3. The January 3, 1993 NFL playoff game between the Buffalo Bills and the Houston Oilers. I must admit that I didn’t see the first half; I was grocery shopping with my then-wife, who slipped on the black ice on the way home. We turned on the game in time for the second half kickoff, and almost turned off the TV when Buffalo’s Frank Reich threw the interception early in the third quarter to make it 35-3, Houston. But we’re talking about the only team in the NFL that actually plays in New York State, so I stuck with it and was richly rewarded with an unprecedented Bills win. Sometimes, when I’m watching a sporting event and am getting excited by the events, I stand up. I stood up a LOT in that game.

2. For a few years in the 1990s, Central Park in Schenectady, NY, was home to a recognized tennis tournament. In 1991, Michael Stich won Wimbledon singles championship. He then went to Schenectady, and won. The next year, Michael Stich returned to defend his title in Schenectady, but lost in the second round to a tournament wild card named Andrei Olhovskiy, in straight sets, no less. I was in the stands, and I was as shocked as anyone. This ranks so high because it’s the only one I saw in person.

I’m saving my #1 for tomorrow.

I should also make mention of Tiger Woods winning the 2006 British Open. I wasn’t even watching it, but 60 Minutes (or something) was supposed to be on, so I saw the ending. And he cried because his dad had died. For some reason, so did I.
***
A new study, Immigrants, Baseball and the Contributions of Foreign-Born Players to America’s Pastime from The National Foundation for American Policy.

Music I am listening to

Now that I’ve finally gotten out my larcenous CDs per Gordon’s exchange – apologies to all, but it was technology plus stubbornness, described next week when I describe what I did musically – I’ll note briefly that I enjoyed all the mixes I’ve received to one degree or another.

Gordon started with a song that, for whatever reason, didn’t grab me, but much of the rest was quite enjoyable, even though he stole my Clash song. For some reason I was particulatrly fond of how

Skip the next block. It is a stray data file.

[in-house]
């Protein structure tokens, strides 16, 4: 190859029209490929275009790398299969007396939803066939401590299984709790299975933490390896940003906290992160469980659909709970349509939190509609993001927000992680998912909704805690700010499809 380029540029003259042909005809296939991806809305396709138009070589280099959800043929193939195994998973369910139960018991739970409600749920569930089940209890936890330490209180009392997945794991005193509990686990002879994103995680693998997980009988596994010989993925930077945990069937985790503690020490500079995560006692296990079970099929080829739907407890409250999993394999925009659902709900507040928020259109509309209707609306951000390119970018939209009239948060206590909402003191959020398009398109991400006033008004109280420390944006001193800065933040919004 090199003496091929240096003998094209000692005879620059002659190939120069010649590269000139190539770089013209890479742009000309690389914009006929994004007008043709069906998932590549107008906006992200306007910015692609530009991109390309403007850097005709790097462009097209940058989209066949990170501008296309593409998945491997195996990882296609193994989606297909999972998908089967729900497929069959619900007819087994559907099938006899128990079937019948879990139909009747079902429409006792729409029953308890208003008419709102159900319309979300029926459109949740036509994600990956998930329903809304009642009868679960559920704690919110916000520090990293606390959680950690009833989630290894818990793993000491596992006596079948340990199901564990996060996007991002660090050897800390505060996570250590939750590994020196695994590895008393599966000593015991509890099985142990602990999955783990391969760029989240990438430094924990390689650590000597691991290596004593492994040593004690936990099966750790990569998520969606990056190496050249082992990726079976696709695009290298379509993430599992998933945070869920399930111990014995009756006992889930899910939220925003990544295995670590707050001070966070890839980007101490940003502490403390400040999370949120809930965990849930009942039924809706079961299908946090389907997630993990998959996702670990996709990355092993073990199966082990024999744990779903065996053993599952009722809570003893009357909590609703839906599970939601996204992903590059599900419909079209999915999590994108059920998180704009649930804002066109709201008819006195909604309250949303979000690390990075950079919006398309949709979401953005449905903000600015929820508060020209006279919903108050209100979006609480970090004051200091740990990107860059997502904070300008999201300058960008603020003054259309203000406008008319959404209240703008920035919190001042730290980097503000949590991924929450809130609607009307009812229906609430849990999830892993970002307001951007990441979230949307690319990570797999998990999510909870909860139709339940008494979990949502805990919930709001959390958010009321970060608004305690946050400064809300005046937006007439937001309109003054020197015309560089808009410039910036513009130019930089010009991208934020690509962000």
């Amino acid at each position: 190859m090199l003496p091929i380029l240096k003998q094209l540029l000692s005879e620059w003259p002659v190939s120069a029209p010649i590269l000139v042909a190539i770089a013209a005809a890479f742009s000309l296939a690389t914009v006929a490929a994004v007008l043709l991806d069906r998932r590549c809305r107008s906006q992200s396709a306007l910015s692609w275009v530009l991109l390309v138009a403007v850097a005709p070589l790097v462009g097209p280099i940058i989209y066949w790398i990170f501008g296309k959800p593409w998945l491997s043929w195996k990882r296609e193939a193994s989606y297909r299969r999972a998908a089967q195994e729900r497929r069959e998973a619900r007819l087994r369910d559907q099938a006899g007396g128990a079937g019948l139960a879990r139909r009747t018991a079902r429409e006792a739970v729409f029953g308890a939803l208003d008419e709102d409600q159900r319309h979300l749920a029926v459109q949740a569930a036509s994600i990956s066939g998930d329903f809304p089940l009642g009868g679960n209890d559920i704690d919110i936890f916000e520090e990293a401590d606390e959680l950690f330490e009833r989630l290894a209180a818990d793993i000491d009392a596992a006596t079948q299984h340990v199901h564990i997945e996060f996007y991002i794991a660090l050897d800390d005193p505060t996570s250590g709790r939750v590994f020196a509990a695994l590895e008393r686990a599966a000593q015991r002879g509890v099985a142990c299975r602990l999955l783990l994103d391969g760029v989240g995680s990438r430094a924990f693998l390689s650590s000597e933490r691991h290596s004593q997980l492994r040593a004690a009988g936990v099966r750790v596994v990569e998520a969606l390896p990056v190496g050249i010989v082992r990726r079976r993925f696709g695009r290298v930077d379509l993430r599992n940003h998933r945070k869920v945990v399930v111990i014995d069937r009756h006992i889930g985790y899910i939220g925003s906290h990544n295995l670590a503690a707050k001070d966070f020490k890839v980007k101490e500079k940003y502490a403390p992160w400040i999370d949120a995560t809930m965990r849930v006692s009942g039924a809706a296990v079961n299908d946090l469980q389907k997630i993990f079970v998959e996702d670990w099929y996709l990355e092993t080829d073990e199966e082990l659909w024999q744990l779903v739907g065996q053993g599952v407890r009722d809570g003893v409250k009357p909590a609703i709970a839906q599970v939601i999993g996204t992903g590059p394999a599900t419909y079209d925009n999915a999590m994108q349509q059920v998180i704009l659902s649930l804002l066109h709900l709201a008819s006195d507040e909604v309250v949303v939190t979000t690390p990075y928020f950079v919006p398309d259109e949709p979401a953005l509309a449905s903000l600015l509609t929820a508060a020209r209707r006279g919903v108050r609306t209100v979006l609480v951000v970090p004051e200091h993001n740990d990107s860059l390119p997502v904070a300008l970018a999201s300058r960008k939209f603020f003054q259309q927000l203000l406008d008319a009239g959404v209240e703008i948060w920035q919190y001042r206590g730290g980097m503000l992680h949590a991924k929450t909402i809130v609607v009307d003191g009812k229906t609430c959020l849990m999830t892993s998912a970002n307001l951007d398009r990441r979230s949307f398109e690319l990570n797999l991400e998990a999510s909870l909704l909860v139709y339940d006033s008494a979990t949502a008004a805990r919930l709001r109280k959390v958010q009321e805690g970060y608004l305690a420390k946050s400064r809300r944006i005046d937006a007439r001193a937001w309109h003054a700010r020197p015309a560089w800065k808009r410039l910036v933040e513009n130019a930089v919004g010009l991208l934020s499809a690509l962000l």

Der Komissar by After the Fire worked with Cheap Trick’s Dream Police. And Slip Away was an inspired choice, which never would have occurred to me.

Curiously, I didn’t much like the first cut on the contribution by Lefty either, which surprised me, because it often means that I won’t like what follows, but this is not the case. Fiona Apple’s Criminal was on my briefly considered list for my own mix. I loved the flow from Condi, Condi (Steve Earle) to another song about her and her ilk, Sweet Neo Con (The Rolling Stones), to a Rolling Stones cover, Street Fighting Man (Rod Stewart). The Hey Joe/Down by the River pairing was going to be on my disc; I may STILL do a requested “murder ballads” disc for someone, and they most assuredly would be included. Heroes and Villains by the Beach Boys – an inspired choice for the finale. The only other song I didn’t enjoy was the RATM, which after the fifth or sixth curse in a row, I had to just hit fast forward. Oh, and Lydia described the White Stripes cut as noise; I wouldn’t csll it that.

Tosy puts together a much more theatrical mix, with mostly unfamiliar (to me) pieces. I must say, the second listen was better than the first, and the third better than the second. It requires a bit of active listening. I did like The Vampires/Mack the Knife/Strange Fruit grouping, which were the only familiar tunes besides Miss Otis Regrets and the songs from West Side Story. Worth another listen.

I didn’t find a list of Eddie’s songs for this exchange, but I should note the Chieftains/Mick Jagger version of Long Black Veil was on my list. I do find descriptions of the previous mix or two, but I do like them all, even though they’re all mostly a slice of Americana, as he’s described them. BTW, Eddie, both the Del McCoury Band and Emmylou Harris played here in October. Unfortunately, I saw neither, but I’ve provided reviews. Ms. Harris was sold out, and we couldn’t get a sitter to see your man Del.

Also got a disc from this guy, which I liked in parts – my daughter was dancing to some of it – but not yet from this guy, who’s going to Egypt soon.
***
The World Series started on Saturday, and seriously, I forgot. The Mets are gone, and the WS has receded in my mind.
***
The mother of Princess, Bud, Kitten and Mr. Spock died this week.
***
Things more difficult to do with a strained right wrist:
-Change a bottle of water
-Use a plunger to unclog the toilet
-Lift anything much heavier than a daily newspaper
-Pour milk or juice from a container larger than a half pint
-Turn a door lock
-Turn on the stove
-Ride a bicycle
-Type

W.W.C.T.G.Y.T.B.N.C.O.S.Y.A.O. vs. Copyright